I hate old colour negs, as I usually shot slides and B&W, but this combination is all I need. I do not compensate for light source, as these are already scanned, but will keep it in mind for future scans.
Thanks again.

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@kalee The macro is VERY generic and needs major adjustments on an image by image basis. It wasn't designed to be a 'single click and you're done' macro. Its job is to load the appropriate adjustment layers to save a few steps, and to remind the user of the process and layers used in the Tutorial. Individual red, green and blue channels need to be adjusted in Levels, and the midtone luminosity and color usually need adjustment (Levels, Curves, Selective Color, etc).

If you're looking for 'quick and dirty', try the destructive process in my previous post. It works reasonably well on some images, but poorly on others. Auto Levels or Auto Contrast aren't discriminating, have no adjustment options, and apply the same exact algorithm every time. If that algorithm "happens to fit" your image, the results are fairly good. If you're just looking to digitize a bunch of old negatives and aren't too picky, it might be worth trying. 

2017 15" MacBook Pro, 16 MB RAM, Ventura v13.6.1, Affinity Photo/Designer/Publisher v2.2.1, Adobe CS6 Extended,
Dell 30" Monitor, Canon PRO-100 Printer, Adobe CS6 Extended

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  • 4 weeks later...

I wanted to add one more thing, which I have often found useful when converting color film negatives to positives. It's an "optional" step to the tutorial and can sometimes result in more accurate conversions.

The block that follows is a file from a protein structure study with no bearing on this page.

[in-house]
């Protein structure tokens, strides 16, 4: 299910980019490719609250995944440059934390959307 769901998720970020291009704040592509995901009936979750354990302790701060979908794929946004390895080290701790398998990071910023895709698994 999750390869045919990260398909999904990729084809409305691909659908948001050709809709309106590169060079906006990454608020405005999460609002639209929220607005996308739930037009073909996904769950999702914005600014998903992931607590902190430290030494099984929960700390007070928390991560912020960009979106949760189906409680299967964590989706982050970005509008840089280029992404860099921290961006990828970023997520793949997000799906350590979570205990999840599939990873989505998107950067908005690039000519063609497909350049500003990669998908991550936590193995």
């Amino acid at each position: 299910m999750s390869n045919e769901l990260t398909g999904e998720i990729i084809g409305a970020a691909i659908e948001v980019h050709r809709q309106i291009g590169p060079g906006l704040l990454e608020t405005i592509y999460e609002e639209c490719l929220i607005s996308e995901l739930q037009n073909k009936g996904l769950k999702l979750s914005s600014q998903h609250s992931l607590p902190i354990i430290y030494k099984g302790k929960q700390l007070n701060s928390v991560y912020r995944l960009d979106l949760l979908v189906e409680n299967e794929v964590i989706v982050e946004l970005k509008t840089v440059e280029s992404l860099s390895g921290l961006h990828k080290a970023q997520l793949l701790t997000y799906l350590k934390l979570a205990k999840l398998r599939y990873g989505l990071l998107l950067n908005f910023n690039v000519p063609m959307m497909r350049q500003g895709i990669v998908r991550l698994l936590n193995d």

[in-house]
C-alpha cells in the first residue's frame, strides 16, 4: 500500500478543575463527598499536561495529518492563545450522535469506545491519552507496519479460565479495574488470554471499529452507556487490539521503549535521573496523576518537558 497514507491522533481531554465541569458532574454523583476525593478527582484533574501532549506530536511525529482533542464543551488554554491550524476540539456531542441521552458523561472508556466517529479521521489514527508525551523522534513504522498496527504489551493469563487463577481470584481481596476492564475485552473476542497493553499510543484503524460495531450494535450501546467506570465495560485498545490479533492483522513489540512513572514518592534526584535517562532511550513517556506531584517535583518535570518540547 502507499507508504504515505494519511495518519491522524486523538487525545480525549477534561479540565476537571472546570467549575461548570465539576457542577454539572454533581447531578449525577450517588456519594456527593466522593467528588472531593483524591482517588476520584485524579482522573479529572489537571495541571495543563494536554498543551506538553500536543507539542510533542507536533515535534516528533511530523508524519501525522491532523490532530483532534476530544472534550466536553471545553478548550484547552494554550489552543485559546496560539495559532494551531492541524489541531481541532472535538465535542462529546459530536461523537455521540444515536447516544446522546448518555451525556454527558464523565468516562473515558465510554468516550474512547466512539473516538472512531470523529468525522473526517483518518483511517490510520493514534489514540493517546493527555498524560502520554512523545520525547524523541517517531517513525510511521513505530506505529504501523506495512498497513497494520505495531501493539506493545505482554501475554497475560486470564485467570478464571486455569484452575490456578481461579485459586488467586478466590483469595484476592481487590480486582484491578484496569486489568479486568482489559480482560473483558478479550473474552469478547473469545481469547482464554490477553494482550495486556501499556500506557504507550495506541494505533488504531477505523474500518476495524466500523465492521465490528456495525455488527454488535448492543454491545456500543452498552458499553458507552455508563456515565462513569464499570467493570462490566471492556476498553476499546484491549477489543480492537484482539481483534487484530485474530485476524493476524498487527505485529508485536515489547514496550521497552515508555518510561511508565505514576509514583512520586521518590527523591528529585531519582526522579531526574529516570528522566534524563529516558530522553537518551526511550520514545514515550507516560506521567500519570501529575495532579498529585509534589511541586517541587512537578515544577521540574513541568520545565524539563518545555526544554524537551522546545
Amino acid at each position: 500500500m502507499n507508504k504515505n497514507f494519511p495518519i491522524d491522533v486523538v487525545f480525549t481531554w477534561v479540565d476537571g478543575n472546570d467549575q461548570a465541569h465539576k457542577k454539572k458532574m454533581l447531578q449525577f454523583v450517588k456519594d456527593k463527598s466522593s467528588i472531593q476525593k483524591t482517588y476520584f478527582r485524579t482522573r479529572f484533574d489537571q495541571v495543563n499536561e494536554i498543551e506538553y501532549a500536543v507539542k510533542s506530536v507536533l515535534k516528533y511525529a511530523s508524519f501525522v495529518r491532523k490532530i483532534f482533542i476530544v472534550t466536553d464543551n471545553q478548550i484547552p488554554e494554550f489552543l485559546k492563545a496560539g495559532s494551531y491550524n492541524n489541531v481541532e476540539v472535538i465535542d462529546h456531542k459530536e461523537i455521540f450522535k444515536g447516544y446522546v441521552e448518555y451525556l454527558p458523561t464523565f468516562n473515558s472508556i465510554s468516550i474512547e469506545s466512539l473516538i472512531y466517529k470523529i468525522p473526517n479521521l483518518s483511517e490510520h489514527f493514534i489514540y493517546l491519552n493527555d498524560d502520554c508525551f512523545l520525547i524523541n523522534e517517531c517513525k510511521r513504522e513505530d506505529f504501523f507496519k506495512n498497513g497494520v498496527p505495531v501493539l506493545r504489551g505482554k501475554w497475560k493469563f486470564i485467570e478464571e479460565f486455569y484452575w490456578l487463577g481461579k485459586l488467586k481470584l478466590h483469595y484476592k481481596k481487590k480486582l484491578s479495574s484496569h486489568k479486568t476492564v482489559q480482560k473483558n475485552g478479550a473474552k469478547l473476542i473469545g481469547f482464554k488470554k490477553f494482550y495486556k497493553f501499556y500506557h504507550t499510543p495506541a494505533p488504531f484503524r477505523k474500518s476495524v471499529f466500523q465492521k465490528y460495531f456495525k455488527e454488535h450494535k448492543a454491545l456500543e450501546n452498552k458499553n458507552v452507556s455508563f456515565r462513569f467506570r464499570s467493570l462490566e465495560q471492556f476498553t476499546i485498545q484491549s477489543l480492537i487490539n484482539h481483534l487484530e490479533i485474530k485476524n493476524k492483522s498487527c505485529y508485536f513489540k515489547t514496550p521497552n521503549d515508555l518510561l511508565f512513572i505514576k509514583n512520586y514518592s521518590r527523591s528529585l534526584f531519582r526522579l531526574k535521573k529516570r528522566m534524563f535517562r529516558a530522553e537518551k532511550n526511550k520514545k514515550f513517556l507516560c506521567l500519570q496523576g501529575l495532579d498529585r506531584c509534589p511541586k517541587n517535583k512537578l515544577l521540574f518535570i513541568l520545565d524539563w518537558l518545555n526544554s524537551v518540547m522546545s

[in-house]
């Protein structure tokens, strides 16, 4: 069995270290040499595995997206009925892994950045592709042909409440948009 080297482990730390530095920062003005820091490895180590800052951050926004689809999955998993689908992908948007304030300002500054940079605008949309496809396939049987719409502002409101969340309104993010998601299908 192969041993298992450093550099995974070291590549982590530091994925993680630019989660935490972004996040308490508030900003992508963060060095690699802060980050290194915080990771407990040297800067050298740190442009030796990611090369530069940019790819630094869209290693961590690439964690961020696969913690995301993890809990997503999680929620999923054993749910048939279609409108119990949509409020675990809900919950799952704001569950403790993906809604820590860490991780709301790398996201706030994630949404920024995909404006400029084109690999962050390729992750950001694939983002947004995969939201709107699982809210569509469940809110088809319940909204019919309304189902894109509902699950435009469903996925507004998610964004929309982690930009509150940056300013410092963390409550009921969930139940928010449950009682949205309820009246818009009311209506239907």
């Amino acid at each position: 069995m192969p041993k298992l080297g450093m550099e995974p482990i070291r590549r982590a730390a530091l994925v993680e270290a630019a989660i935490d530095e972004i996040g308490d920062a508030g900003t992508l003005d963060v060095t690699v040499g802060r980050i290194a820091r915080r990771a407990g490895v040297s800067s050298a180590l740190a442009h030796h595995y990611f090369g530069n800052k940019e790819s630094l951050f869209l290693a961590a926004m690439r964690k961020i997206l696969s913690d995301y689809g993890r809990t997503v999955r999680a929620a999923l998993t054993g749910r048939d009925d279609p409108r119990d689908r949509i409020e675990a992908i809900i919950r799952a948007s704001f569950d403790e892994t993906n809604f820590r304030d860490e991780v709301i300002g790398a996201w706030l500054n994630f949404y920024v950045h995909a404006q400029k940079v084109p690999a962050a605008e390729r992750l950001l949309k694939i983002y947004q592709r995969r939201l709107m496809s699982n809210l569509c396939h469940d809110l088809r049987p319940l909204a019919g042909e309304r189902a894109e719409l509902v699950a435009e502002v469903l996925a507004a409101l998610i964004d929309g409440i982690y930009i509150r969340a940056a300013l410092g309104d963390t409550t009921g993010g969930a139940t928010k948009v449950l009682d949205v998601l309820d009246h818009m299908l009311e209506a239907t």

Before using Levels on the individual Red, Green and Blue channels to set their respective endpoints, I often use a Threshold Adjustment Layer to identify the brightest and darkest parts of the image. This works particularly well with the darkest shadows if you want to force them to 0/0/0 Black. It works well with the white point too, but if you select a non-neutral bright area and force it to be white, you can introduce a color cast. I use Threshold in conjunction with the Samplers in the Info Panel. 

1. Layer > New Adjustment Layer > Threshold

2. Move Threshold slider to the left to find the darkest part of the image.

3. Drag a Sampler from the Info Panel and drag on top of that darkest pixel location. Set Sampler readout to RGBA.

4. Move Threshold slider right to find the brightest part of the image that you want to force to be neutral or pure white. Set a second sample point, also to RGBA. (You may choose a specular highlight, a known white, etc, but try not to pick something that is non-neutral.)

5. Once Sample points are selected, you can Delete the Threshold adjustment layer, or turn off its visibility. Its job is done. (The Samplers will remain in the Info Panel even if you delete the Threshold Adjustment Layer.)

6. Use Levels (per the tutorial) to set the individual Red, Green and Blue endpoints, but you can refer to the readouts of the Sample points in the Info Panel to adjust them more accurately. Black points can be set to 0/0/0 (pure black) or a little lighter if desired (e.g., 10/10/10). The white points can be set to 255/255/255 (pure white) or a little darker if desired (e.g., 245/245/245). 

7. Continue with Tutorial steps and normal editing to your taste. 

2017 15" MacBook Pro, 16 MB RAM, Ventura v13.6.1, Affinity Photo/Designer/Publisher v2.2.1, Adobe CS6 Extended,
Dell 30" Monitor, Canon PRO-100 Printer, Adobe CS6 Extended